Starred Review. Bestselling historian and two-time Pulitzer winner McCullough follows up John Adams
by staying with America's founding, focusing on a year rather than an individual: a momentous 12 months in the fight for independence. How did a group of ragtag farmers defeat the world's greatest empire? As McCullough vividly shows, they did it with a great deal of suffering, determination, ingenuity—and, the author notes, luck.Although brief by McCullough's standards, this is a narrative tour de force, exhibiting all the hallmarks the author is known for: fascinating subject matter, expert research and detailed, graceful prose. Throughout, McCullough deftly captures both sides of the conflict. The British commander, Lord General Howe, perhaps not fully accepting that the rebellion could succeed, underestimated the Americans' ingenuity. In turn, the outclassed Americans used the cover of night, surprise and an abiding hunger for victory to astonishing effect. Henry Knox, for example, trekked 300 miles each way over harsh winter terrain to bring 120,000 pounds of artillery from Fort Ticonderoga to Boston, enabling the Americans, in a stealthy nighttime advance, to seize Dorchester Heights, thus winning the whole city.Luck, McCullough writes, also played into the American cause—a vicious winter storm, for example, stalled a British counterattack at Boston, and twice Washington staged improbable, daring escapes when the war could have been lost. Similarly, McCullough says, the cruel northeaster in which Washington's troops famously crossed the Delaware was both "a blessing and a curse." McCullough keenly renders the harshness of the elements, the rampant disease and the constant supply shortfalls, from gunpowder to food, that affected morale on both sides—and it certainly didn't help the British that it took six weeks to relay news to and from London. Simply put, this is history writing at its best from one of its top practitioners.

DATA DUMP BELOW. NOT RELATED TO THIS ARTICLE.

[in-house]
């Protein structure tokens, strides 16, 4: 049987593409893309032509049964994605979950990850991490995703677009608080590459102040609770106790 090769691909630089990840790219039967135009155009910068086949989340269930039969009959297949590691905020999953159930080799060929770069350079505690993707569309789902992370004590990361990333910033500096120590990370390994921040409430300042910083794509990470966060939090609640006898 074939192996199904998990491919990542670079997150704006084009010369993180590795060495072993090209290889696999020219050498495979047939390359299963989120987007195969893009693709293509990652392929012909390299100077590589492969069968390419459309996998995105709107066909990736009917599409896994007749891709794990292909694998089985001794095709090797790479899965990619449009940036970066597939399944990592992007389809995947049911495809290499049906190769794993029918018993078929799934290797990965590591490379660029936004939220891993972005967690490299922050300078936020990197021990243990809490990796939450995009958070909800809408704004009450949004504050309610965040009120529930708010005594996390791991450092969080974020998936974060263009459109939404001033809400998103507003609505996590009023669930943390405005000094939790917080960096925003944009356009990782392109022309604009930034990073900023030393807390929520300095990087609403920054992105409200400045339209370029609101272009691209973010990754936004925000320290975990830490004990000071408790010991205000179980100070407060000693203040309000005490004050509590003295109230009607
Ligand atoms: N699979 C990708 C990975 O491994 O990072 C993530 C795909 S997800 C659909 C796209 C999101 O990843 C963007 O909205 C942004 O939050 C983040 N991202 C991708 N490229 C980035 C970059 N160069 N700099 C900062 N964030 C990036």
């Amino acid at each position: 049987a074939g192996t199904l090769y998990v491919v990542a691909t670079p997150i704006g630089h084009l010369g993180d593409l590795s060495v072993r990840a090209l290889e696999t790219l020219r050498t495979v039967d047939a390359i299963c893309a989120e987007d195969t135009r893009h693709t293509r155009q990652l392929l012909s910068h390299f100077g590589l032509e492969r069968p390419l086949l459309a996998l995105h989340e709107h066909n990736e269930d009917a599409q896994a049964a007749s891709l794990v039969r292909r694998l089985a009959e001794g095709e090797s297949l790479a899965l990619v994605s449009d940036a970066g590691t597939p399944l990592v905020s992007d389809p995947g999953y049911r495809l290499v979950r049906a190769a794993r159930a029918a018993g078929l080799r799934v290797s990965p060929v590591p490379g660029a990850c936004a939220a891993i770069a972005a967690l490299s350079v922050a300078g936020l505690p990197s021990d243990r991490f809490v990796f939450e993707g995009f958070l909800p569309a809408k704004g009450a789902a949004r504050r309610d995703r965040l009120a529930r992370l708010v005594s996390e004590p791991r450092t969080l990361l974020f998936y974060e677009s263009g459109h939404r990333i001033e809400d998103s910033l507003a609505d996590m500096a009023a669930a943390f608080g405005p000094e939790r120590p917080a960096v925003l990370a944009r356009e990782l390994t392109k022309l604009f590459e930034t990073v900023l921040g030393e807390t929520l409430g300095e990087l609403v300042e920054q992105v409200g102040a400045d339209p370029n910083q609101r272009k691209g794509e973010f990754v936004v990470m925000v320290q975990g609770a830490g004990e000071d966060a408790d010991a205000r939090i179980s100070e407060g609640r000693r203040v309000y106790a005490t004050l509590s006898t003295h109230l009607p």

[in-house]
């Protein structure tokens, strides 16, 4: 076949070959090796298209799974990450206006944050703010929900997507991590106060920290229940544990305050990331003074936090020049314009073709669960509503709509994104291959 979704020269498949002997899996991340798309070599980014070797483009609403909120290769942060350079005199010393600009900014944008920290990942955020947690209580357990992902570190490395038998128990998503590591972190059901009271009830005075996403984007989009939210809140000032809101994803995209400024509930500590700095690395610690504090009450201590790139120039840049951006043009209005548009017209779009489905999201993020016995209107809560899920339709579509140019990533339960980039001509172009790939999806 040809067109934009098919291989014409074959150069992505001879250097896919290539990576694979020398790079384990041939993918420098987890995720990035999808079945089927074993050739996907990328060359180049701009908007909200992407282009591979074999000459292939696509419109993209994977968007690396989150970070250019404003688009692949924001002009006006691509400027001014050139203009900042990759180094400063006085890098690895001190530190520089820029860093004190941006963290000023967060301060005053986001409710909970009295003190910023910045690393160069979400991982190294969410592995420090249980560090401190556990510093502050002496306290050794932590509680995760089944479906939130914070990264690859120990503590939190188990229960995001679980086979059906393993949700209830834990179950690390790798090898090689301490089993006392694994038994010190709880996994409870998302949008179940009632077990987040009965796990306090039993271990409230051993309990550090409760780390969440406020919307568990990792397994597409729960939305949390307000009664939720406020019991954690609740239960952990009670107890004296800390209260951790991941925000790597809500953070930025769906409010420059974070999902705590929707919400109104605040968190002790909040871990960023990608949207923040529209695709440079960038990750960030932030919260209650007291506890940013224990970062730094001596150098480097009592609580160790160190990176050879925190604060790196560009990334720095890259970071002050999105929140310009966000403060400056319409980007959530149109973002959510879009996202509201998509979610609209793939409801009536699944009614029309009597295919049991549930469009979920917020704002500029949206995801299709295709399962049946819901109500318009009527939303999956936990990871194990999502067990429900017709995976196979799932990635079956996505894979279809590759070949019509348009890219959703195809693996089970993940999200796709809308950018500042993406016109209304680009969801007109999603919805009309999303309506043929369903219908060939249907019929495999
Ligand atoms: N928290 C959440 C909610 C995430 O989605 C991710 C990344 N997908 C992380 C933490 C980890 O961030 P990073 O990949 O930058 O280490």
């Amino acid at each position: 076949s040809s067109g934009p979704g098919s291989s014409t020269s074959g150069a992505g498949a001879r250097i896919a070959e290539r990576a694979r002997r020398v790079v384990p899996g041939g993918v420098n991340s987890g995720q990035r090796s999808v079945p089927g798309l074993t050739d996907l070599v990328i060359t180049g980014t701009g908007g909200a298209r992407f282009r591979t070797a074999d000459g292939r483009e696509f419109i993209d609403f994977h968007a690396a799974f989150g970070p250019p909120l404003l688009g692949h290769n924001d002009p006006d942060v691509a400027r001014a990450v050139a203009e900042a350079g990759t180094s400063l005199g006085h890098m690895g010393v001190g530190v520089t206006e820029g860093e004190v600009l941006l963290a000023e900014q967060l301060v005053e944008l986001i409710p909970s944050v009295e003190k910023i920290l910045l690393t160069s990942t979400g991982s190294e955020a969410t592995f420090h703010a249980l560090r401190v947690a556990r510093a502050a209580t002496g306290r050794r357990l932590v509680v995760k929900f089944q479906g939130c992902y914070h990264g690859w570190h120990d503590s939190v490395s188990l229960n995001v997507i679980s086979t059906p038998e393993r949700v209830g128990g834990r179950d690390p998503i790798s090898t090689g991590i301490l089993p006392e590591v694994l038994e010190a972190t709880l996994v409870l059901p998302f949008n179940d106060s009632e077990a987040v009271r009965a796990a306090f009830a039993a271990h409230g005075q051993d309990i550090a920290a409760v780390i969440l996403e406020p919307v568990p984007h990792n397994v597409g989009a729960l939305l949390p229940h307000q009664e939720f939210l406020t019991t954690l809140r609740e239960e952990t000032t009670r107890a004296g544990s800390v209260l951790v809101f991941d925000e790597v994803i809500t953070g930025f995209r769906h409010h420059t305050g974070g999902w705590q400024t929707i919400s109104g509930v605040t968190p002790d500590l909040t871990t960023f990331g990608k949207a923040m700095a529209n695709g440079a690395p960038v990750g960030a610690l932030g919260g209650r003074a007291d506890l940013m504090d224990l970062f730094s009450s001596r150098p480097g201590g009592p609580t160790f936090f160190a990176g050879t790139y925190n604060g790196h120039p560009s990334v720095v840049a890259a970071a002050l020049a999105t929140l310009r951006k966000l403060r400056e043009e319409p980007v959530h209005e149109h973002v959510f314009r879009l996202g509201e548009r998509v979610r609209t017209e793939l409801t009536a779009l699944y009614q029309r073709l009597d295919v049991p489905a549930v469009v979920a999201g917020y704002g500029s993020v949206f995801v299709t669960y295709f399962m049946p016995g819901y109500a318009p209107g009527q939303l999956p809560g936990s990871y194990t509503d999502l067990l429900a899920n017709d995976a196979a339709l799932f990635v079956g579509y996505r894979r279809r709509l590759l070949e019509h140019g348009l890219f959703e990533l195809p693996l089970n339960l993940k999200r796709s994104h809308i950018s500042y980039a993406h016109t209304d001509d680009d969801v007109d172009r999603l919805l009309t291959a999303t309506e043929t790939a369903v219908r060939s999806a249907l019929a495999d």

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More About the Author
David McCullough has twice received the Pulitzer Prize, for Truman and John Adams, and twice received the National Book Award, for The Path Between the Seas and Mornings on Horseback; His other widely praised books are 1776, Brave Companions, The Great Bridge, and The Johnstown Flood. He has been honored with the National Book Foundation Distinguished Contribution to American Letters Award, the National Humanities Medal, and the Presidential Medal of Freedom.